To become data scientist, you have a formidable challenge ahead. You’ll need to master a variety of skills, ranging from machine learning to business analytics.
However, the rewards are worth it. Organizations will prize alchemists who can turn raw data into smarter decisions, better products, happier customers, and ultimately more profit. Plus, you’ll get to solve interesting problems and master new, impactful technologies.
If that sounds like a career you’d enjoy, then bookmark this page and read on because we compiled this list just for you.
1 Foundational Skills:
Programming and Data Wrangling
Statistics and Probability
2 Technical Skills:
• Data Collection
• Data Visualization
• Applied Machine Learning
3 Business Skills:
• Creativity and Innovation
• Operations and Strategy
• Business Analytics
4 Supplementary Skills:
• Natural Language Processing
• Recommendation Systems
• Time Series Analysis
• Problem Solving Challenges
*Note: Advanced, Niche, or Industry-Specific Skills
Certain roles might require other skills, such as:
Deep Learning, Big Data, Optimization, Anomaly Detection, Graph and Network Models, Quantitative Finance, Research Leadership, Project Management, Product Design, Software Engineering, Spacial Data Analysis, etc…
1. Foundational Skills
Foundational skills form the basis of true understanding, which will in turn allow you to discover novel solutions, build more accurate models, and make better decisions.
1.1. Programming and Data Wrangling
First, you’ll need to know at least one scripting language well enough to wrangle datasets, prototype models, and perform analyses.
I strongly recommend choosing between Python or R, as they are both open-source (free), widely adopted, and supported by active communities. They each have their own strengths, but we recommend picking just one at the start.
• Python is more common in software startups, large tech firms, and adTech. Python tends to be more flexible because it’s a general purpose programming language. It’s also better for deep learning and processing data.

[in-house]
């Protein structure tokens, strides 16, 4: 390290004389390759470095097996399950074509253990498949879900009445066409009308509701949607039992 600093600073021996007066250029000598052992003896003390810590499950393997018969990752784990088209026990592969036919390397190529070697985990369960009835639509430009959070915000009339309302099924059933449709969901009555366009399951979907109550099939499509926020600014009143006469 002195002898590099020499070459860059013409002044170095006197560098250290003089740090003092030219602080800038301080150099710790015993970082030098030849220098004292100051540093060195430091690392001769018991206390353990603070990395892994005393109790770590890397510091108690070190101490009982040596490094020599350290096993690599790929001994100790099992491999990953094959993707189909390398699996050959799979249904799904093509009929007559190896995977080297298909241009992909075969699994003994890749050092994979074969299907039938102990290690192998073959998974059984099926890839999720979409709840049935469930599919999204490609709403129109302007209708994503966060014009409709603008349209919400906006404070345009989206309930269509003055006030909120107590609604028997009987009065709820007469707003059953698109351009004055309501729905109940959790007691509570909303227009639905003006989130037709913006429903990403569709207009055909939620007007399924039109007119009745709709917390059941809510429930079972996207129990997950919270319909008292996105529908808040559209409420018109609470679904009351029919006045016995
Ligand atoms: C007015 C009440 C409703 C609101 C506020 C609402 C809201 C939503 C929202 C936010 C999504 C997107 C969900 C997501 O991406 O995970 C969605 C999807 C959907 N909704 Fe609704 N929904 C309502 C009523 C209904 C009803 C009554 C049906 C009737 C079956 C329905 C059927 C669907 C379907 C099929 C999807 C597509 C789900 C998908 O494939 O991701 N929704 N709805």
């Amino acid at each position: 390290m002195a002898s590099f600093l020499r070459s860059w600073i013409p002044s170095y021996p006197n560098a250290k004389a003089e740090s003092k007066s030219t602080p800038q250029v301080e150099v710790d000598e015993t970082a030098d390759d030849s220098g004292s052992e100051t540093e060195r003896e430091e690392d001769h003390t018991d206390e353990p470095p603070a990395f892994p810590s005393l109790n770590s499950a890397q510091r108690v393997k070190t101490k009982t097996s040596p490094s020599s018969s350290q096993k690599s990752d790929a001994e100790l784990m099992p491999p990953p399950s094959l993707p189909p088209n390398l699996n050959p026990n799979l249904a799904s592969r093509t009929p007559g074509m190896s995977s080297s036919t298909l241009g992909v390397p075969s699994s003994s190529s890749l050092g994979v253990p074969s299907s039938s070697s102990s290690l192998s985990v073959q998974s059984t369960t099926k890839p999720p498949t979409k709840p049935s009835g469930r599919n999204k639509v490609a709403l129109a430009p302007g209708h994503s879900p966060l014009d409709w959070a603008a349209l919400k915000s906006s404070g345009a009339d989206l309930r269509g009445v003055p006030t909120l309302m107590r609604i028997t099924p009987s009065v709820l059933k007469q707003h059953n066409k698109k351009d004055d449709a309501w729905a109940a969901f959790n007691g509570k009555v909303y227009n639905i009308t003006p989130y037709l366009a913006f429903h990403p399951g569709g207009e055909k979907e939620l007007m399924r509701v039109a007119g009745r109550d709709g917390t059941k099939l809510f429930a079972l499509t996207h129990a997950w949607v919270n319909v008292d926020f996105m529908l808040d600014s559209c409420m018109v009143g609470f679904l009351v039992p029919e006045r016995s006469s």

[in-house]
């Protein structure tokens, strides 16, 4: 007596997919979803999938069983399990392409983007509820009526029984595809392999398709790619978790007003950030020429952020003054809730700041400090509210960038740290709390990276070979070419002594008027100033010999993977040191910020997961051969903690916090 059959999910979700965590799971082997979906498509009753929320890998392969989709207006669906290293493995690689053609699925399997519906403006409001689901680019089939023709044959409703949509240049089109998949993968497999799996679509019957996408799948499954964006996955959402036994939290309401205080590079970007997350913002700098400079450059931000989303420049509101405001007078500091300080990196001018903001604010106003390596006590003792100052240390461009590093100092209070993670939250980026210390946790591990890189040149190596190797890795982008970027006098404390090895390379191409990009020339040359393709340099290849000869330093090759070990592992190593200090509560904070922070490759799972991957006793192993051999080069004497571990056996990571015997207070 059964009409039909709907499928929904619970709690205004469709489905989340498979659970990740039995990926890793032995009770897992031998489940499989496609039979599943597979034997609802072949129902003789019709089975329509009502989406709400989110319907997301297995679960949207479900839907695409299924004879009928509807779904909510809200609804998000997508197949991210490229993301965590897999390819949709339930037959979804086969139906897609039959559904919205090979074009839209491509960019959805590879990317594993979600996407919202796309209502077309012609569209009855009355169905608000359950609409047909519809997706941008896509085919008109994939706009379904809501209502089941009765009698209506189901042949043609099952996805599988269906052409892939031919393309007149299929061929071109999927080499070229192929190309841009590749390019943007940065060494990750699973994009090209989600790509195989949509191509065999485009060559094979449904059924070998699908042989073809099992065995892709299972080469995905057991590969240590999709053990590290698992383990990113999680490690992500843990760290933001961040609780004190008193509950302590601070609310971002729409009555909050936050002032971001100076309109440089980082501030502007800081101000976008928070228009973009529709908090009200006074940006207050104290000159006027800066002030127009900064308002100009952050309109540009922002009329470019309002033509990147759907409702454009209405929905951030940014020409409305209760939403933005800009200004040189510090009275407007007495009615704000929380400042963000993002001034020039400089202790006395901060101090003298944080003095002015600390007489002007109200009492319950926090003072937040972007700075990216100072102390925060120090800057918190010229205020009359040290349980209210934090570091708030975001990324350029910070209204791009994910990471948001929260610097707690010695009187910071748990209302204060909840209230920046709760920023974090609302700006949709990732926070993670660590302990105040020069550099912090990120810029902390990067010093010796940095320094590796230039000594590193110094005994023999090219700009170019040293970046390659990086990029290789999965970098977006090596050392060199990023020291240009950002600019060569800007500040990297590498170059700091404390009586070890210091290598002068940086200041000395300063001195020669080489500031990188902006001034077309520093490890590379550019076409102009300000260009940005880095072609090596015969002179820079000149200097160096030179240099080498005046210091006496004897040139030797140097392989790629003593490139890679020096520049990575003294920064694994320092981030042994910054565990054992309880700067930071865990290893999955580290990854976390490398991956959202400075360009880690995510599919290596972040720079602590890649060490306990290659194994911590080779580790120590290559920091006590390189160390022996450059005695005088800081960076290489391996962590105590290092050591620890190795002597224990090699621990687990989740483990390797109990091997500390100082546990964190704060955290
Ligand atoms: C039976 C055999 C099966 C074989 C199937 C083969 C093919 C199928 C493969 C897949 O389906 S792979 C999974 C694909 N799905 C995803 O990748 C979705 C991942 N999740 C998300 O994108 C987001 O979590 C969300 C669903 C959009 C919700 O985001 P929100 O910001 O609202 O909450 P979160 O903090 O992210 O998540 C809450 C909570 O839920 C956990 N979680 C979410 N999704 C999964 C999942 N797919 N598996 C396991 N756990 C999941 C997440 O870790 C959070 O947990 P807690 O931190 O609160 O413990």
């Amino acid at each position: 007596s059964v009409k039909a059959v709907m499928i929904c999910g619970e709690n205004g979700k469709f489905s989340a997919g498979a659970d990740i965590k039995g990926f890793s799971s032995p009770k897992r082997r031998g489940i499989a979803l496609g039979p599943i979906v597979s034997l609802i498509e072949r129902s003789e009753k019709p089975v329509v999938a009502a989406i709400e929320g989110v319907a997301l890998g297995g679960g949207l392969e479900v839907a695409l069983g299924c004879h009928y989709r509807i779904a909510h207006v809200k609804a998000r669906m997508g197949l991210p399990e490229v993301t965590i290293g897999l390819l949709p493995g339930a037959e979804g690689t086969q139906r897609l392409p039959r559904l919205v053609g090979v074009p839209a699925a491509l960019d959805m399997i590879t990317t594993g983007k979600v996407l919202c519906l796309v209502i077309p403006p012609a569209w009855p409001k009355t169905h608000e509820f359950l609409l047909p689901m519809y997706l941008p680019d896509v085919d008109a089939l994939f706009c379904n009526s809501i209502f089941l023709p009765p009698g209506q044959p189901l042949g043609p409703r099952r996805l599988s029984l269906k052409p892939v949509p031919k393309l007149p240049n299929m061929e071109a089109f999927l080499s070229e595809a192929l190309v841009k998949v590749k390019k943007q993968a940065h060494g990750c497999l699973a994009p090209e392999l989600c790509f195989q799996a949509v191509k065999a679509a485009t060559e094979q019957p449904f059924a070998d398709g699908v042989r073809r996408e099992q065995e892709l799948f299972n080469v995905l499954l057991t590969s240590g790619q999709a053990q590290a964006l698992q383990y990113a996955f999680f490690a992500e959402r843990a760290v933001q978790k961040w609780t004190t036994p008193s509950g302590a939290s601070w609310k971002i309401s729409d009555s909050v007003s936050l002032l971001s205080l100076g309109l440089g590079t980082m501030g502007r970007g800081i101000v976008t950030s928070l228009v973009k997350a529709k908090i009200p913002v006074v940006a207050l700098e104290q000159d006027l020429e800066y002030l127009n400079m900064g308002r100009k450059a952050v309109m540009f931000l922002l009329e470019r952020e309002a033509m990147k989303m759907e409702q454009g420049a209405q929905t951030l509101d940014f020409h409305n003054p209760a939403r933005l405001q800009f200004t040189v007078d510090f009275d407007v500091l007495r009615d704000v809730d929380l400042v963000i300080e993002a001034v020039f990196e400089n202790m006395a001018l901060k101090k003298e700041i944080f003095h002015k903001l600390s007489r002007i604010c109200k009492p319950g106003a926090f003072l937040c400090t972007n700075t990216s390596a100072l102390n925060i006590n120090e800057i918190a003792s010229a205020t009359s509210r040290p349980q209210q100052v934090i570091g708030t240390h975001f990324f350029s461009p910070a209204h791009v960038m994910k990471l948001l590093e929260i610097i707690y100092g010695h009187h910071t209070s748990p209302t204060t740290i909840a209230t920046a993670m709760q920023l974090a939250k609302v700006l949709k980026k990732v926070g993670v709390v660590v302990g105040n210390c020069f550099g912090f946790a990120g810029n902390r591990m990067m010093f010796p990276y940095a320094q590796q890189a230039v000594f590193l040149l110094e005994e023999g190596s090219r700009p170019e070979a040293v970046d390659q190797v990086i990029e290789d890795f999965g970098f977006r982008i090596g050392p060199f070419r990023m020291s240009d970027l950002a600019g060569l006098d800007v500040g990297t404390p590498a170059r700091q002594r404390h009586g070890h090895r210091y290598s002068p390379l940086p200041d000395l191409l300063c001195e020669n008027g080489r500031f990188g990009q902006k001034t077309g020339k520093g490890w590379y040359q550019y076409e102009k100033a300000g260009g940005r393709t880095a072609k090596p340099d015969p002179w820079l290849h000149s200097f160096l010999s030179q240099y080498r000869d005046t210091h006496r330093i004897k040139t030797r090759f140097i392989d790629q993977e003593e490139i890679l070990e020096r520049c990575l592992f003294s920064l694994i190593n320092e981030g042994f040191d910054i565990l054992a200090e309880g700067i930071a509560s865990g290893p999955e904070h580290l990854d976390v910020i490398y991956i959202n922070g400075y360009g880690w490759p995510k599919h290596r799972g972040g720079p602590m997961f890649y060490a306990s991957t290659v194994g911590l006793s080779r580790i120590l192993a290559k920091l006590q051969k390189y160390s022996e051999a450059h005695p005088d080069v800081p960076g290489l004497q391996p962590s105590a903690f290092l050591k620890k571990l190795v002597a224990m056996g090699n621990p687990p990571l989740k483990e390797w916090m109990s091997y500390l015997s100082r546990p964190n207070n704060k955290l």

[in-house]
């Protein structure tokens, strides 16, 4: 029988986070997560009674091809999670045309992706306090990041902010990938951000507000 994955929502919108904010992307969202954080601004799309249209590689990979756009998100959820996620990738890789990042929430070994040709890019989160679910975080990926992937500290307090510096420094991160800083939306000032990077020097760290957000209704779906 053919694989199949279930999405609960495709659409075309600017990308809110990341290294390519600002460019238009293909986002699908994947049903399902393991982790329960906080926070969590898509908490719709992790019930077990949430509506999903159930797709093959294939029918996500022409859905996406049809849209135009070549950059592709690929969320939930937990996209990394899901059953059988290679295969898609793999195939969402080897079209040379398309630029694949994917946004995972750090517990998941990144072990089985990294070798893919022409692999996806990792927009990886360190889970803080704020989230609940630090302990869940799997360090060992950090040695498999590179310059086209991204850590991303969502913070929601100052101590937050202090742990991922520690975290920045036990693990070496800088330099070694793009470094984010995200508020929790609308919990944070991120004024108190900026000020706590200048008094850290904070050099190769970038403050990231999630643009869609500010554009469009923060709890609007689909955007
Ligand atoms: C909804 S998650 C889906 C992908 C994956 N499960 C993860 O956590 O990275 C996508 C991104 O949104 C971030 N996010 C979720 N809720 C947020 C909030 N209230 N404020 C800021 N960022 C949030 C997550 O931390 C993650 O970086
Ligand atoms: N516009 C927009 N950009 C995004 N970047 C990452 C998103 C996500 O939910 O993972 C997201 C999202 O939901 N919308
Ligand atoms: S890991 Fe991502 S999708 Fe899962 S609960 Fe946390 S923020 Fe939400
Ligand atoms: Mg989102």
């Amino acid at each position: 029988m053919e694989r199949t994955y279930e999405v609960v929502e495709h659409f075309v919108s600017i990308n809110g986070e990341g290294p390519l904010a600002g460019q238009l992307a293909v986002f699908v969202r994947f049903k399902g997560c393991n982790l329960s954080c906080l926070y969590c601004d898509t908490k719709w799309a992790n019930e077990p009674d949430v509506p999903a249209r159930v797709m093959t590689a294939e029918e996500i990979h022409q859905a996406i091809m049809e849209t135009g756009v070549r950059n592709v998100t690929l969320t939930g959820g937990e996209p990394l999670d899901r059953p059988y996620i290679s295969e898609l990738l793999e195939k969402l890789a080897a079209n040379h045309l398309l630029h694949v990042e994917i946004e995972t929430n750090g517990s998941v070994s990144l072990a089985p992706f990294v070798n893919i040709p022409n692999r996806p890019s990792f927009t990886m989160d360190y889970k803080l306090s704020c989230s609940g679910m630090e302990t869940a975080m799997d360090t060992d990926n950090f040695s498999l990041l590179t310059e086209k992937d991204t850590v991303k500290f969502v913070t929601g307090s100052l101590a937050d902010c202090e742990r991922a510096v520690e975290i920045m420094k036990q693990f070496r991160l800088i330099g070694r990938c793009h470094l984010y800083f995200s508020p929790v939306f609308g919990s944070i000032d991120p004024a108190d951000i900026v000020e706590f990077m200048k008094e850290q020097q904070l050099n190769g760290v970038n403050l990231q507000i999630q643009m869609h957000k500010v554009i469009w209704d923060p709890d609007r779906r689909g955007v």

• R / RStudio is popular in research, finance, and analytics. R is a statistical programming language that has mature libraries for econometrics, statistics, and machine learning.
• Also provided with a more detailed comparison of Python vs. R for data science.
If you’re still on the fence, I would recommend starting with Python due to its breadth and flexibility (and it’s a bit more beginner-friendly).
Tip: Each resource link below opens in a new tab, so you won’t lose your place.
• Learn Python the Hard Way (Online Book) – Recommended for beginners who want a complete course in programming with Python.
• LearnPython.org (Interactive Tutorial) – Short, interactive tutorial for those who just need a quick way to pick up Python syntax.
• How to Think Like a Computer Scientist (Interactive Book) – Interactive “CS 101” course taught in Python that really focuses on the art of problem solving. This goes beyond the bare minimum needed to get started, but it’s such a wonderful gem that we had to include it here.
• PythonChallenge.com (Online Puzzle) – Fun puzzle with 33 levels that you can solve with Python programming.
• How to Learn Python for Data Science, The Self-Starter Way – The guide that covers these resources in more detail.